In 2022, Birmingham experienced one of its most violent years in modern history, totaling at least 144 homicides. Several of the homicides involved firearms, and many were drive-by-shootings. 

Birmingham Mayor Randall Woodfin used last year's rise in shooting deaths to advocate for stricter gun laws several times. 

In December, he complained that he did not have the power to "prevent the sale access and ease of guns in our streets" and blamed the state and federal governments for not creating more restrictions on firearms.

In November, he called gun violence a "public health crisis in all urban core across America." He also advocated banning "military-style assault weapons" and restricting the 2nd Amendment. 

But exactly what guns were used in Birmingham shootings in 2022?

1819 News asked the Birmingham Police Department (BPD). The BPD recorded a total of 124 firearms used in homicides in 2022. According to the statistics it provided, the vast majority of the guns recorded were handguns, totaling 86. One was a shotgun. 

The remaining 37 were in one of two categories: "rifle" or "rifle/gun." Twenty-one firearms were classified under "rifle," and 16 were under "rifle/gun."

"The rifle/gun means both rounds were recovered, and two guns were used," specified a spokesperson from the BPD. 

1819 News also asked BPD if any of the rifles were fully automatic or if any of the suspects arrested were previously convicted of a violent felony and, therefore, prohibited from legally owning firearms in Alabama.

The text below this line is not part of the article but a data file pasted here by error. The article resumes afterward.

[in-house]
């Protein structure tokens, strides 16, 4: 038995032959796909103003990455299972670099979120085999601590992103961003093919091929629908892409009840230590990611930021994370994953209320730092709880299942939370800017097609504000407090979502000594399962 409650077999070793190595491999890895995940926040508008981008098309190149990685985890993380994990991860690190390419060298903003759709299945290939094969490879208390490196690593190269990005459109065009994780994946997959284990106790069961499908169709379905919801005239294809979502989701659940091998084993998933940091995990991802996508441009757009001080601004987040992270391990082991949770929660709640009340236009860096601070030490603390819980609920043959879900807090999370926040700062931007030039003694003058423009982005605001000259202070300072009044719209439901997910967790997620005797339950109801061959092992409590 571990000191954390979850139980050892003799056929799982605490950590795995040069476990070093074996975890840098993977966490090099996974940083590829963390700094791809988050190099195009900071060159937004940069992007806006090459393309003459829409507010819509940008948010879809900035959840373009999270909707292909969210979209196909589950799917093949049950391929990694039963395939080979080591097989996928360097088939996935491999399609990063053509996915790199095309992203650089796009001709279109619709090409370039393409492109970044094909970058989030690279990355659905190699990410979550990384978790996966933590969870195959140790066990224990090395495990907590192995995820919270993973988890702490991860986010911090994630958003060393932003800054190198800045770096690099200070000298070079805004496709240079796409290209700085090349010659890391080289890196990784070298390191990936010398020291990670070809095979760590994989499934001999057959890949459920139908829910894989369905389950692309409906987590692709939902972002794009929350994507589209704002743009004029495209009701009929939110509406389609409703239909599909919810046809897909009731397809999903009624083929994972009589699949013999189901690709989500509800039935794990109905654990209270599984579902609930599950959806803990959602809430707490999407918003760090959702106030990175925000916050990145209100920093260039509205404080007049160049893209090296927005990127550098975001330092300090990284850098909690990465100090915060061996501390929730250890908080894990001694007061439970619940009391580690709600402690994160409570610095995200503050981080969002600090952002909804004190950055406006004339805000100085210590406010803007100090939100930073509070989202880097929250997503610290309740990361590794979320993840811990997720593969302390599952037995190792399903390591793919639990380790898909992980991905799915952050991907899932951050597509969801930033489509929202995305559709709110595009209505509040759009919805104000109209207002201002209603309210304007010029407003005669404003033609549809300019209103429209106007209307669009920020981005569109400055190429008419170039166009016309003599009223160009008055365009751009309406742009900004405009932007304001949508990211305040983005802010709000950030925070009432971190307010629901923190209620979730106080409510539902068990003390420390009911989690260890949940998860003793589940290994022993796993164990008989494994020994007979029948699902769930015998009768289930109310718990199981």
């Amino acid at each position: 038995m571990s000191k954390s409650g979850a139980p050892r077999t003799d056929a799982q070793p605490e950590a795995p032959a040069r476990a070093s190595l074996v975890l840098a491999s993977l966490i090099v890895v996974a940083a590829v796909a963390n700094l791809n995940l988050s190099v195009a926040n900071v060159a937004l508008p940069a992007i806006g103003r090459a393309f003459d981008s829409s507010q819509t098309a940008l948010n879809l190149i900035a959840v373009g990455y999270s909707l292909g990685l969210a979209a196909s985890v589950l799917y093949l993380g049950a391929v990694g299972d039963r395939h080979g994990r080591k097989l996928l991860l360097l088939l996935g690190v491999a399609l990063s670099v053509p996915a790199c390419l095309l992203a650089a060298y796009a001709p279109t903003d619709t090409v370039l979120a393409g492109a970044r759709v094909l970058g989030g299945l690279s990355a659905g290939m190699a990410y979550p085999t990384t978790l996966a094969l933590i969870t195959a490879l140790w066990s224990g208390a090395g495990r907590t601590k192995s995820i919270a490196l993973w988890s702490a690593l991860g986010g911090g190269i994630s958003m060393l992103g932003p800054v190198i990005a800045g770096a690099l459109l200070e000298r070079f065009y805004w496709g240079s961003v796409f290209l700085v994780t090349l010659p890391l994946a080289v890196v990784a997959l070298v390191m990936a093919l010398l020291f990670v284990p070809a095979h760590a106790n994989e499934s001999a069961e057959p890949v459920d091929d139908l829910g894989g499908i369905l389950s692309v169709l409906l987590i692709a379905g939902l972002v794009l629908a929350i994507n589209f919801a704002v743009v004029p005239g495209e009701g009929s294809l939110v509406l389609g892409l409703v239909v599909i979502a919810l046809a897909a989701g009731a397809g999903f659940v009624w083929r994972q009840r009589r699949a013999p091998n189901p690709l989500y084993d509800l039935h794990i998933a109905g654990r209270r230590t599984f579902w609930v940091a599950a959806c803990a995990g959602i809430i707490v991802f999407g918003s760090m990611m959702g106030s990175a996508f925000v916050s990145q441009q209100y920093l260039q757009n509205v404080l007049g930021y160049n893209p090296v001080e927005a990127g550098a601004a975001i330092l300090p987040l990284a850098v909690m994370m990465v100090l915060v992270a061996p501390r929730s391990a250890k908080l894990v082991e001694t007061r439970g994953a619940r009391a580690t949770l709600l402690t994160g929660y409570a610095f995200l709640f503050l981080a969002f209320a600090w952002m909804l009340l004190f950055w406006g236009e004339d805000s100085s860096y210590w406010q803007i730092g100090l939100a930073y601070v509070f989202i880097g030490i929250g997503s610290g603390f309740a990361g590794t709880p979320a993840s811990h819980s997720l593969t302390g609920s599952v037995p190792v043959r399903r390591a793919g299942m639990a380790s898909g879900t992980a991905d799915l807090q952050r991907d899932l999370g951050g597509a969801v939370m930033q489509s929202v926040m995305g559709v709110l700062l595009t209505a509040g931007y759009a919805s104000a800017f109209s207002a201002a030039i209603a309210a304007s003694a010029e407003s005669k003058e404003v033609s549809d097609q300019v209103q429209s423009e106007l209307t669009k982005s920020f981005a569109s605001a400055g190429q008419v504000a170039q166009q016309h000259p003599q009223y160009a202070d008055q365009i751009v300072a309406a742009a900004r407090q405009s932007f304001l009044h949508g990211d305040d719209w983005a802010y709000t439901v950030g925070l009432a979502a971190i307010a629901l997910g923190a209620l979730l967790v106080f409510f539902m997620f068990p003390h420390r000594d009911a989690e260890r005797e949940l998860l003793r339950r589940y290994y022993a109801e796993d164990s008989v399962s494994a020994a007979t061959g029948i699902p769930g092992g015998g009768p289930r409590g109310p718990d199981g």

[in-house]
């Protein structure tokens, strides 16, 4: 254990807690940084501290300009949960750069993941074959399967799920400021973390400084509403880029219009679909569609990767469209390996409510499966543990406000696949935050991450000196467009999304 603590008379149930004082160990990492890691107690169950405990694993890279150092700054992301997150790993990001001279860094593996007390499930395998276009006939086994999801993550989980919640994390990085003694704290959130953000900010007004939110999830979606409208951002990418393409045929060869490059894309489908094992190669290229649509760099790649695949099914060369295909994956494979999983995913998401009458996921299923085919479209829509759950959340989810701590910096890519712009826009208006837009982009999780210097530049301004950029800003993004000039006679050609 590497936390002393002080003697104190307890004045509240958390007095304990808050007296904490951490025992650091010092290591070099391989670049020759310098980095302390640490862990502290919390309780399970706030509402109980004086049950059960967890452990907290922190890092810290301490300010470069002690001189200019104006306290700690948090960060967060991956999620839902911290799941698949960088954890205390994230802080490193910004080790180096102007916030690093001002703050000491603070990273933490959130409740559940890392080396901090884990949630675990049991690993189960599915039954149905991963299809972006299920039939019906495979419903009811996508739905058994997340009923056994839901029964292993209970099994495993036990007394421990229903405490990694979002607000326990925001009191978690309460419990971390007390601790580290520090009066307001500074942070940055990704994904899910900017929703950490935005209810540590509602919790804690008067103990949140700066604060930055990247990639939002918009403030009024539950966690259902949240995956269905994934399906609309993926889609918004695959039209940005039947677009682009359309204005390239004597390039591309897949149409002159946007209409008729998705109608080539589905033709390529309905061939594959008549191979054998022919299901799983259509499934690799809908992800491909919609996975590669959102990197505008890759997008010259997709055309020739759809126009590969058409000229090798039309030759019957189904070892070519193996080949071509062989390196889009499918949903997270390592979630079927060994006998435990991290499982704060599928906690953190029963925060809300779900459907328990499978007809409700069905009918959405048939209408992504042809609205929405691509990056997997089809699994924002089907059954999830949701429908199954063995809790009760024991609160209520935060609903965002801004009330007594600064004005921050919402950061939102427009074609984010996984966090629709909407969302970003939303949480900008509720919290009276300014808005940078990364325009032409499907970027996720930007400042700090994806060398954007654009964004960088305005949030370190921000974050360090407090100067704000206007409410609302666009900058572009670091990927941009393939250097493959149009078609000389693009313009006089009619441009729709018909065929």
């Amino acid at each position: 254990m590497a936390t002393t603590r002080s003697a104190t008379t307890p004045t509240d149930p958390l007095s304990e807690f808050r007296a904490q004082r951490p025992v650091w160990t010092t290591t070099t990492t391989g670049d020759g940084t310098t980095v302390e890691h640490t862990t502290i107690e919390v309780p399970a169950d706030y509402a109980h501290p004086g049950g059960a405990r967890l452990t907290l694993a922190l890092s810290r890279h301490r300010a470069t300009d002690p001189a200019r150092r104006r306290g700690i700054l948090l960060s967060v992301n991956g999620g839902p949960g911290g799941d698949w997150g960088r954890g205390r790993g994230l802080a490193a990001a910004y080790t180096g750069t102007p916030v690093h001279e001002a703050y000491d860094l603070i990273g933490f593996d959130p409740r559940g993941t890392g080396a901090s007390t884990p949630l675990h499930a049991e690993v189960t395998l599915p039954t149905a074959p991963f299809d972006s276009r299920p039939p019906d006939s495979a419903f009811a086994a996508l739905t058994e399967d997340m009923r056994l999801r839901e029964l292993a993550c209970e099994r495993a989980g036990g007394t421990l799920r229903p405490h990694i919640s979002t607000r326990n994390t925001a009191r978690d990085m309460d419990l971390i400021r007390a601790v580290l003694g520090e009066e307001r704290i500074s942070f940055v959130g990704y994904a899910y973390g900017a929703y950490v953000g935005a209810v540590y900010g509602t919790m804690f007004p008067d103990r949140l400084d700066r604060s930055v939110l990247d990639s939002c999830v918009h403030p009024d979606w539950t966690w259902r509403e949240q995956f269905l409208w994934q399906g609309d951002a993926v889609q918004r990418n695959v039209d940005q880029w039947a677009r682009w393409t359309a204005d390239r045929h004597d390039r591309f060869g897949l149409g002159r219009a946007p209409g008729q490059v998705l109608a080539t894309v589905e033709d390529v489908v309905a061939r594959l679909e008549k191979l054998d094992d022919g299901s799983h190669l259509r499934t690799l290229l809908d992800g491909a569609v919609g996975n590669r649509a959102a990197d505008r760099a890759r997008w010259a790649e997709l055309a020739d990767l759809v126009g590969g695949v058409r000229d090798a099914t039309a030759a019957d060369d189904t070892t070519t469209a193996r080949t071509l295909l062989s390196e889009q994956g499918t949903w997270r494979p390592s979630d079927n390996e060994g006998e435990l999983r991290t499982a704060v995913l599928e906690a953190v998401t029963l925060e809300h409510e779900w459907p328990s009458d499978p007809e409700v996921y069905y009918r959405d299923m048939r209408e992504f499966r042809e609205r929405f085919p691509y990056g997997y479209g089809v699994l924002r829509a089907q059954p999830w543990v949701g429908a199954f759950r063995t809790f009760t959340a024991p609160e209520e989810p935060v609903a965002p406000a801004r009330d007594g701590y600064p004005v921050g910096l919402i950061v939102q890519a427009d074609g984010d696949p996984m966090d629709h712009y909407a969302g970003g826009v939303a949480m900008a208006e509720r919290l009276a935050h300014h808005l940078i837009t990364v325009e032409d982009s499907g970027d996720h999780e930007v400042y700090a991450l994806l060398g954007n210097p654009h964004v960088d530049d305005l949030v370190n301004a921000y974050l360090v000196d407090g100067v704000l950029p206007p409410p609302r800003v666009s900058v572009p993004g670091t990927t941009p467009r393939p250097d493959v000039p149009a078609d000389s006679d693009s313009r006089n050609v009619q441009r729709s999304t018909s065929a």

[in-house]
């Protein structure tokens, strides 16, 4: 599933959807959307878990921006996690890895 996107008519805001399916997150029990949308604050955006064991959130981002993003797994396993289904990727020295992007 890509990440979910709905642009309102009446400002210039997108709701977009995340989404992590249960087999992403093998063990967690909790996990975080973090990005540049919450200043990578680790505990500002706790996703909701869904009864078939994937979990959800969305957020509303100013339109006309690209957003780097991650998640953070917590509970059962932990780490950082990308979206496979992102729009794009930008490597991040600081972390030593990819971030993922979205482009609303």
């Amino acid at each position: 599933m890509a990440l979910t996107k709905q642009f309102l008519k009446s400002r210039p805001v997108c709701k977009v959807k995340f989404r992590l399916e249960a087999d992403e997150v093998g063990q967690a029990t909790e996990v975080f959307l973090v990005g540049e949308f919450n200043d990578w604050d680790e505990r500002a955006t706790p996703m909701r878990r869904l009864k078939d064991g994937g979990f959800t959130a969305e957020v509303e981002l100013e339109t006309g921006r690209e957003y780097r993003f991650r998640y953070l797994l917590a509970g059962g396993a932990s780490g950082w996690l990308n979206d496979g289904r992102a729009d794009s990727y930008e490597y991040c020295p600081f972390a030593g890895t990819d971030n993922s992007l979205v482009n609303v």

"We don't keep any further detail about weapons than that," the spokesperson said. 

However, the spokesperson did say that the BPD's clearance rate for homicides was around 40%, meaning that police made arrests in roughly 40% of the cases.

Woodfin indicated in December that most of the homicides in Birmingham were a result of private altercations between individuals who knew each other. He cited several instances where the crime followed this pattern. Some of the deaths, such as that of 12-year-old Ausrianna Pearson, who suffered a gunshot wound after a bullet entered her bedroom, resulted from drive-by-shootings.

Woodfin has also suggested that some of the violence may be gang-related. In September, he called on gangs to "chill out and put the guns down." In December, he said that the city was addressing the gang issue and that it was working with federal agencies to address drug trafficking and sales.

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